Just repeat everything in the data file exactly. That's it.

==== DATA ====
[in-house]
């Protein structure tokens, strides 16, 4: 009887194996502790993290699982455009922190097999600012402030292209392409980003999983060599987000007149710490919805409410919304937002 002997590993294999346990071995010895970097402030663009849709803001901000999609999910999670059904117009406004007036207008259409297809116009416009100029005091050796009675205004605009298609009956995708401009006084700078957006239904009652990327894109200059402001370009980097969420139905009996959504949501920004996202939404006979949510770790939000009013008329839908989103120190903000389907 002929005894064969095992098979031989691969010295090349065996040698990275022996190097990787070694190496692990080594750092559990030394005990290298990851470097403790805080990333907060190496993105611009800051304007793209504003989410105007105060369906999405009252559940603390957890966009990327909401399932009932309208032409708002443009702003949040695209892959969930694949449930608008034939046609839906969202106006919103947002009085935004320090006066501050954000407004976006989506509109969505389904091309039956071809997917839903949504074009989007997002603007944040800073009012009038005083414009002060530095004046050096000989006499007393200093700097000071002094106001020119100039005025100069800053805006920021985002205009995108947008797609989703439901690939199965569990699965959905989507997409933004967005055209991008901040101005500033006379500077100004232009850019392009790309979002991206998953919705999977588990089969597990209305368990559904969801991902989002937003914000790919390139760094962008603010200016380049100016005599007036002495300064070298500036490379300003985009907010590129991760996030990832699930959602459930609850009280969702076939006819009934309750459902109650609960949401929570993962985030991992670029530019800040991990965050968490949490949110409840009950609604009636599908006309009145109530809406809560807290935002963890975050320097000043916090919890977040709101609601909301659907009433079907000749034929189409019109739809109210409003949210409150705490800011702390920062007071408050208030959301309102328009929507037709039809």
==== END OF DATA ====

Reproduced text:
[in-house]
């Protein structure tokens, strides 16, 4: 009887194996502790993290699982455009922190097999600012402030292209392409980003999983060599987000007149710490919805409410919304937002 002997590993294999346990071995010895970097402030663009849709803001901000999609999910999670059904117009406004007036207008259409297809116009416009100029005091050796009675205004605009298609009956995708401009006084700078957006239904009652990327894109200059402001370009980097969420139905009996959504949501920004996202939404006979949510770790939000009013008329839908989103120190903000389907 002929005894064969095992098979031989691969010295090349065996040698990275022996190097990787070694190496692990080594750092559990030394005990290298990851470097403790805080990333907060190496993105611009800051304007793209504003989410105007105060369906999405009252559940603390957890966009990327909401399932009932309208032409708002443009702003949040695209892959969930694949449930608008034939046609839906969202106006919103947002009085935004320090006066501050954000407004976006989506509109969505389904091309039956071809997917839903949504074009989007997002603007944040800073009012009038005083414009002060530095004046050096000989006499007393200093700097000071002094106001020119100039005025100069800053805006920021985002205009995108947008797609989703439901690939199965569990699965959905989507997409933004967005055209991008901040101005500033006379500077100004232009850019392009790309979002991206998953919705999977588990089969597990209305368990559904969801991902989002937003914000790919390139760094962008603010200016380049100016005599007036002495300064070298500036490379300003985009907010590129991760996030990832699930959602459930609850009280969702076939006819009934309750459902109650609960949401929570993962985030991992670029530019800040991990965050968490949490949110409840009950609604009636599908006309009145109530809406809560807290935002963890975050320097000043916090919890977040709101609601909301659907009433079907000749034929189409019109739809109210409003949210409150705490800011702390920062007071408050208030959301309102328009929507037709039809």